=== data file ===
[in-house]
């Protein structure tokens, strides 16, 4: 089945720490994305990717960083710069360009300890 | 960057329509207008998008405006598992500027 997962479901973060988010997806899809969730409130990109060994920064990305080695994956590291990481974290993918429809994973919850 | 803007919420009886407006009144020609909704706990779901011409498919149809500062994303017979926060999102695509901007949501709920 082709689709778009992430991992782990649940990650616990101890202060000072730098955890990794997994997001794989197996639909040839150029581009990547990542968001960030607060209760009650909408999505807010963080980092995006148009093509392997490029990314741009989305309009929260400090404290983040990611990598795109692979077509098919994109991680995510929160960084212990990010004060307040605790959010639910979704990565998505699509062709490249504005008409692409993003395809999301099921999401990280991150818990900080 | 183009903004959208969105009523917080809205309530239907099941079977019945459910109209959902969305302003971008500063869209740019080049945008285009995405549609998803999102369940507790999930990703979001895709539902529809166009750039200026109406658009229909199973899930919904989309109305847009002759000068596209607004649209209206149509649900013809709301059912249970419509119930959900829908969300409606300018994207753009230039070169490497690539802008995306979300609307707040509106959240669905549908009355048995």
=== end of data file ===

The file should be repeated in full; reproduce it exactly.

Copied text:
[in-house]
């Protein structure tokens, strides 16, 4: 089945720490994305990717960083710069360009300890 | 960057329509207008998008405006598992500027 997962479901973060988010997806899809969730409130990109060994920064990305080695994956590291990481974290993918429809994973919850 | 803007919420009886407006009144020609909704706990779901011409498919149809500062994303017979926060999102695509901007949501709920 082709689709778009992430991992782990649940990650616990101890202060000072730098955890990794997994997001794989197996639909040839150029581009990547990542968001960030607060209760009650909408999505807010963080980092995006148009093509392997490029990314741009989305309009929260400090404290983040990611990598795109692979077509098919994109991680995510929160960084212990990010004060307040605790959010639910979704990565998505699509062709490249504005008409692409993003395809999301099921999401990280991150818990900080 | 183009903004959208969105009523917080809205309530239907099941079977019945459910109209959902969305302003971008500063869209740019080049945008285009995405549609998803999102369940507790999930990703979001895709539902529809166009750039200026109406658009229909199973899930919904989309109305847009002759000068596209607004649209209206149509649900013809709301059912249970419509119930959900829908969300409606300018994207753009230039070169490497690539802008995306979300609307707040509106959240669905549908009355048995």